Direction of travel

Friday, 30 Oct 2020

Why we'll need to get used to a new post-pandemic world when the time comes, by Jon Moulton, Chairman of The International Stock Exchange Group.

This year has been extraordinary in many ways. For me personally, there has been a pretty dramatic return from the wilds of Botswana (after lockdown started), the strange world of isolation in lockdown, the loss of physical contact with friends and family, and turbulent markets. I live in Guernsey where we had some fatalities but have got through it and eliminated the virus. Now we have no restrictions on behaviour or business, apart from tough border controls.

As such, I'm seeing the future somewhat earlier than those on the UK's mainland - though you will be aware of the general trends.

Lots of people have stopped going to an office. Even here, there are many who have adopted a work-from-home approach - out of necessity at first but now from preference. Businesses have found this perfectly workable and accept that it is the future of the 'workplace'. Physical offices are now often only half full.

Get the job done

A good work-life balance has become the norm for those who can handle their family life better while still getting the job done. No doubt there will be others who take the absence of close supervision as an excuse for indolence, but I haven't seen this to any extent. The volume of output from the Financial Conduct Authority and Financial Reporting Council does appear to have reduced, but this might be coincidental.

In the UK's bigger cities, avoiding commuting reinforces the case for working from home. Who wants a £5k London-Brighton season ticket and four hours' travel a day?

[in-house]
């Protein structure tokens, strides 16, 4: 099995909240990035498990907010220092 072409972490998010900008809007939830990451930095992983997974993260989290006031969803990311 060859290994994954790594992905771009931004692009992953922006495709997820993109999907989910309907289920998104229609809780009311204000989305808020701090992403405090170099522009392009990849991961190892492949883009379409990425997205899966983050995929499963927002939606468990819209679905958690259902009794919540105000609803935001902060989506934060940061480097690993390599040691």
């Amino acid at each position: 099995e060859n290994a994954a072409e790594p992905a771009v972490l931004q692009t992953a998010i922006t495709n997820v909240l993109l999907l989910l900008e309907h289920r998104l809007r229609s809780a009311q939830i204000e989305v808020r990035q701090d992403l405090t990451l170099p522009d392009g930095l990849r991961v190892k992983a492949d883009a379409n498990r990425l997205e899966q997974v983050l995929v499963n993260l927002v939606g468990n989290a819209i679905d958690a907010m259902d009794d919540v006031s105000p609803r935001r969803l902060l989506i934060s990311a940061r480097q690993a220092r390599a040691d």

Guernsey is pretty small - no trip exceeds 25 minutes and most people live within 10 minutes of the capital. Before the virus, 99% of meetings were physical. Monday to Friday, 50 or so people a day came to the island or travelled to the UK for business meetings. For obvious reasons, this shuttling across the Channel has almost totally stopped and video meetings have taken over.

Remarkably, this has continued to affect locals meeting locals too. People begrudge even the modest travelling time. Because quite a few are working from home, local meetings are also now frequently by video. Online shopping has become more usual, and habits acquired during the lockdown have carried on since it ended. Our high streets are denuded. Empty shops and office space might in time help resolve this island's housing shortage.

But what does this mean for the corporate finance and accounting world? There will be direct opportunities in helping sort out the consequences of these changes - rescues and mergers.

It has not hit the financial world anything like as much as expected. I chair finnCap, an AIM broker, and to our genuine surprise we discovered we could run trading desks from a bedroom. We have been doing IPOs without a single physical meeting. And we've been very busy.

I also chair The International Stock Exchange where again the loss of an office was barely felt - volumes of listings have been at record levels. In both cases, strong action to preserve liquidity turned out not to be needed.

Pressing flesh

Things have irreversibly changed. I'm wondering when those of a criminal nature will start to abuse this new world. Failing to visit businesses and to meet people in the flesh carries more risk of misrepresentation. Rotting inventories and clapped-out facilities will be easily missed for the lack of a facility visit.

Relationships will not be the same if you have not met in person. We will miss the important information in things like the smell of booze, or the lapel badge supporting an insane politician (common in the USA). The absence of physical meetings also means that negotiation can easily turn nasty - a flaming email requires less courage than making a point in a traditional meeting. New challenges are obvious - getting a largely remote workforce to work as a team is hard. Even harder will be making and integrating new hires. We need to get used to it.

Originally published in the October issue of Corporate Financier from ICAEW.

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